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Response to: Will 2014 be the “year of the Linux Desktop”?

An open poll for opinions on Linux Voice.com asks whether the tired and still popular question “is 20XX going to be the year of the Linux Dsktop” is still relevant.

My take on it is as below – but in brief (TL;DR) it is no longer relevant technologically, it is relevant and in progress from an industrial point of view, and is is most definitely still relevant when it comes to users at home, with no technical skills. The question beyond that is, do we even want non-techies using Linux?

What do we actually mean by “year of the Linux Desktop” (YOTLD) anyway?

1) If by YOTLD we mean “year in which 70% of new(-ish) computers from major manufacturers can run Linux with no driver issues or crashes on a vanilla install” we might have already seen that thanks to Ubuntu – love or hate Canonical, that’s what they have been aiming at. Blobs, Unity, Mir, binary licensing and the convergence roadmap aside, YOTLD from this perspective may have been reached.

2) If by YOTLD we mean “year in which at least two or three major manufacturers of general purpose desktop/laptop computers (non-appliance) make firm roadmap commitment to offer a Linux option instead of Windows” then we might be nearing it, but not for 2014.

With Steam pushing a Debian fork natively on their new hardware venture, the credibility from the manufacturer’s point of view is definitely going to be piqued, and we may see them studying this approach this year, with more mature ideas and plans next year. After that, if they do commit, are they going to roll their own distros, and will they make a hash of it, or innovate completely, or sign up with the likes of Ubuntu/SuSE/Mandriva as third-party providers?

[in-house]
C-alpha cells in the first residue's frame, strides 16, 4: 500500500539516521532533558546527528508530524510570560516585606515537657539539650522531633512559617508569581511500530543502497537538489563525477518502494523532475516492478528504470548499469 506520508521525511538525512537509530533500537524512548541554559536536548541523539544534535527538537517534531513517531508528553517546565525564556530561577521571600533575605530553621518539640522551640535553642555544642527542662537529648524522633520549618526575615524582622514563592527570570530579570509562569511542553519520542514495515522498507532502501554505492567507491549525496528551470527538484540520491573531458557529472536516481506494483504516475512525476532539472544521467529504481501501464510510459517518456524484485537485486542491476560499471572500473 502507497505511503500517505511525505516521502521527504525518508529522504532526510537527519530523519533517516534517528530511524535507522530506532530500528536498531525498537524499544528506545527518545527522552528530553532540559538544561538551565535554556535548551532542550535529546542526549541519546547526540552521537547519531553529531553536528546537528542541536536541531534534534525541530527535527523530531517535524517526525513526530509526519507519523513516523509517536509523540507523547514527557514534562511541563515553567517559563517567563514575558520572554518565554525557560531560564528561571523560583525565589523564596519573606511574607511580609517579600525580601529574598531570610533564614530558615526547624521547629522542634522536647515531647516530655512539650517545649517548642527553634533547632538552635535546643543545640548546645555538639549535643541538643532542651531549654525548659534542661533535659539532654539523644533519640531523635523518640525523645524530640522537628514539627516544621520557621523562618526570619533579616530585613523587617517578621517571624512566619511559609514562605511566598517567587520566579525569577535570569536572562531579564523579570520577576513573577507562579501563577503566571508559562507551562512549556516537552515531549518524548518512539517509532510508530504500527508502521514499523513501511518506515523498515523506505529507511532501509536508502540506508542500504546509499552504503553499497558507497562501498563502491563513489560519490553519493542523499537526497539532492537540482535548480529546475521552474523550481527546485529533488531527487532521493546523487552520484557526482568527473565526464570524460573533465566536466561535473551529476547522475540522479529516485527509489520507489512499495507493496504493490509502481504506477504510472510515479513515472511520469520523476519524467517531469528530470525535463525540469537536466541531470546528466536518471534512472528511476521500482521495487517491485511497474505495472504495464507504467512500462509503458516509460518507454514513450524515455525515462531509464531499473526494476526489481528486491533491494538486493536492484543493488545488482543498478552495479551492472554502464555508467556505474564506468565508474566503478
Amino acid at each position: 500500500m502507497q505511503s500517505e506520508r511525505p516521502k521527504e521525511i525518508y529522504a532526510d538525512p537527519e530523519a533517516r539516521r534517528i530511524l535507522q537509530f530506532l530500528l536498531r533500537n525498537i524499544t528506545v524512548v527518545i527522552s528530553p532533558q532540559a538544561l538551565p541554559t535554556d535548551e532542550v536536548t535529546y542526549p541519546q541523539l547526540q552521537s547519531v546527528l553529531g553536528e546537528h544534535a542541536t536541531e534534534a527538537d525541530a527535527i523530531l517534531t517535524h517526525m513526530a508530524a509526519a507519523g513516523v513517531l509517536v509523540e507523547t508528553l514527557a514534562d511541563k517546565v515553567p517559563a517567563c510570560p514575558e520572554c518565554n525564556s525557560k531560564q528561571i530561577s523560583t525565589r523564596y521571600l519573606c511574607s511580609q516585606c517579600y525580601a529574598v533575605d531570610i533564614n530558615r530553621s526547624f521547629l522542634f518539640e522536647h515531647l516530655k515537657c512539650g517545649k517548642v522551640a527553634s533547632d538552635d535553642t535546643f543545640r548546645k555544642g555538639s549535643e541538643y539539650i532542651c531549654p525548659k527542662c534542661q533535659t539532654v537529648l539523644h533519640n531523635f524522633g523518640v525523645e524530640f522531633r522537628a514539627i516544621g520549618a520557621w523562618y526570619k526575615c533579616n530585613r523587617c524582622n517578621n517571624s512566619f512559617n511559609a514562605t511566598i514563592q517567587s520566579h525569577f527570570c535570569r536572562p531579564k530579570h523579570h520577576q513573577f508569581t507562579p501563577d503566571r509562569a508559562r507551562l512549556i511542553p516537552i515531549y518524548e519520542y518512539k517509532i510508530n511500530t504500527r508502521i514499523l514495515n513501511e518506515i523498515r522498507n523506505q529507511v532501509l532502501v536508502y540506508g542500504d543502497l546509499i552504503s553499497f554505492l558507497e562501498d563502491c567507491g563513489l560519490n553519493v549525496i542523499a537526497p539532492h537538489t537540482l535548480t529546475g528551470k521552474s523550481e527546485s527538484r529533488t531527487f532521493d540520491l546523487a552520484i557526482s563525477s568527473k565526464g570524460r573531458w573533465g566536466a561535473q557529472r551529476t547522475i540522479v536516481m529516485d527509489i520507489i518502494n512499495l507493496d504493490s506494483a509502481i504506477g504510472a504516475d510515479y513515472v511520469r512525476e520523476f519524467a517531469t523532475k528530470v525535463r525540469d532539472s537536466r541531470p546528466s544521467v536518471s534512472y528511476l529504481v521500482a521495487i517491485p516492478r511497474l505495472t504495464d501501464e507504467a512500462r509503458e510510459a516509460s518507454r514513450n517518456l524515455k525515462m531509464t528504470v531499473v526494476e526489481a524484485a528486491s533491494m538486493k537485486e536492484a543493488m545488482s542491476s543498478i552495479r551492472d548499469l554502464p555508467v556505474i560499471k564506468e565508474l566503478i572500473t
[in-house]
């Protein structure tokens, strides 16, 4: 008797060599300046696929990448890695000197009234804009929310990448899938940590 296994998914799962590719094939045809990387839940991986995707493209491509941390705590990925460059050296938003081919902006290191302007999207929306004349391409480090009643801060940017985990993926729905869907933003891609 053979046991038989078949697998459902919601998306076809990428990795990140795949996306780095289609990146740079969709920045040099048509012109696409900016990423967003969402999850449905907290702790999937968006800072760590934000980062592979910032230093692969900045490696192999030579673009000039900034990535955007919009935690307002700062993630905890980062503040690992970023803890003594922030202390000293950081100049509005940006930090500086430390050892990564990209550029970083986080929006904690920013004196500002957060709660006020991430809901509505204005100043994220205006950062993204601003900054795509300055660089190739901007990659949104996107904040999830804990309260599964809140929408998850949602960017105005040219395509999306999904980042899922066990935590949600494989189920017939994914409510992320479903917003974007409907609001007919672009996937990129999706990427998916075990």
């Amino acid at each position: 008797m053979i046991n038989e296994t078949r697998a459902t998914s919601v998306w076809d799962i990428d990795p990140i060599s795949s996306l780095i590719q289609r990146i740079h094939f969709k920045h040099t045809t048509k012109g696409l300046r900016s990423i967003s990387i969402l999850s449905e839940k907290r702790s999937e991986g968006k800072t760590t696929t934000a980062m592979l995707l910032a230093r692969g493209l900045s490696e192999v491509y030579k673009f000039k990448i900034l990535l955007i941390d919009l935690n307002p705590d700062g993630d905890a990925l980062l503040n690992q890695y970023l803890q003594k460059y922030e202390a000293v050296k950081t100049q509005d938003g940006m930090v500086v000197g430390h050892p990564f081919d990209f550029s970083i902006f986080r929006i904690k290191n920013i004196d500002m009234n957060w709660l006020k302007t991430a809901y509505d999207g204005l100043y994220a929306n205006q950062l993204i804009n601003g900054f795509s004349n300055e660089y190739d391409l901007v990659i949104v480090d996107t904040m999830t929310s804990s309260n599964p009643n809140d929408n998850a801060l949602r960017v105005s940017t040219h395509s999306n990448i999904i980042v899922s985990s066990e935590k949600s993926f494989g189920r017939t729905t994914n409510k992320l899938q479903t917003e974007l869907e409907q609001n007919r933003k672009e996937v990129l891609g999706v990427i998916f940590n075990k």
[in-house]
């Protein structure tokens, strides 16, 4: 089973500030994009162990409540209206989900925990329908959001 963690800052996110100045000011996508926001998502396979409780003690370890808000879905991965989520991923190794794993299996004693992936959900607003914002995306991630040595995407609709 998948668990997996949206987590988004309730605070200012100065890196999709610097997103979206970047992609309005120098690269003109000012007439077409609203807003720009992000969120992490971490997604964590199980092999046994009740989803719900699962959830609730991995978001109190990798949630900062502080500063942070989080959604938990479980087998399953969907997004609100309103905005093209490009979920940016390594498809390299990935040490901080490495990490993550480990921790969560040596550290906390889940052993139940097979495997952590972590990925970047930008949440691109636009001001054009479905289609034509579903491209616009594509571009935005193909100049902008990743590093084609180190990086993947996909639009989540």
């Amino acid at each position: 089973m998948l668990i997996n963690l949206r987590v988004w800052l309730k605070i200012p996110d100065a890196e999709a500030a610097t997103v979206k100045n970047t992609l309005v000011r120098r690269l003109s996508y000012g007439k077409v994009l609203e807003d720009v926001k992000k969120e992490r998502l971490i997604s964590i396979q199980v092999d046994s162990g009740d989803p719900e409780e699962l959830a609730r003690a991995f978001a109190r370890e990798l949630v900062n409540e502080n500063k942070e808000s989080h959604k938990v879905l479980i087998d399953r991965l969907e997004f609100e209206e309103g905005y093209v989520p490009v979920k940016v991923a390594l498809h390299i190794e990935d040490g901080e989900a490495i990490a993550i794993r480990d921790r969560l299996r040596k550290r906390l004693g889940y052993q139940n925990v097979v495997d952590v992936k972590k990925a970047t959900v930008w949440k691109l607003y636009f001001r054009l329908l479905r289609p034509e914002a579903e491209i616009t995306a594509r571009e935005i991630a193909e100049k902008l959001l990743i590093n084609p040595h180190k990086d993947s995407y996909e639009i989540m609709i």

Also, do we count Android as Linux (some dual-boot-as-standard for Windows/Android is on the way I seem to recall), and do we count Chrome OS as Linux too/either (in which case the rise of Chromebooks and the ability to install Chrome OS on ageing machines would be relevant)?

3) If by YOTLD we mean “year when even non-technical users can feel comfortable knowing their box is not Mac OS X or Windows or Chrome OS” then… that solely depends on us: not simply as a global internet community, but also closer to home with meat-space support for our family, friends and neighbours. And, why not, in some tech shops as well.

As long as we simply point new users at forums by only way of support, general acceptance outside of tech enthusiasts will never properly take off.


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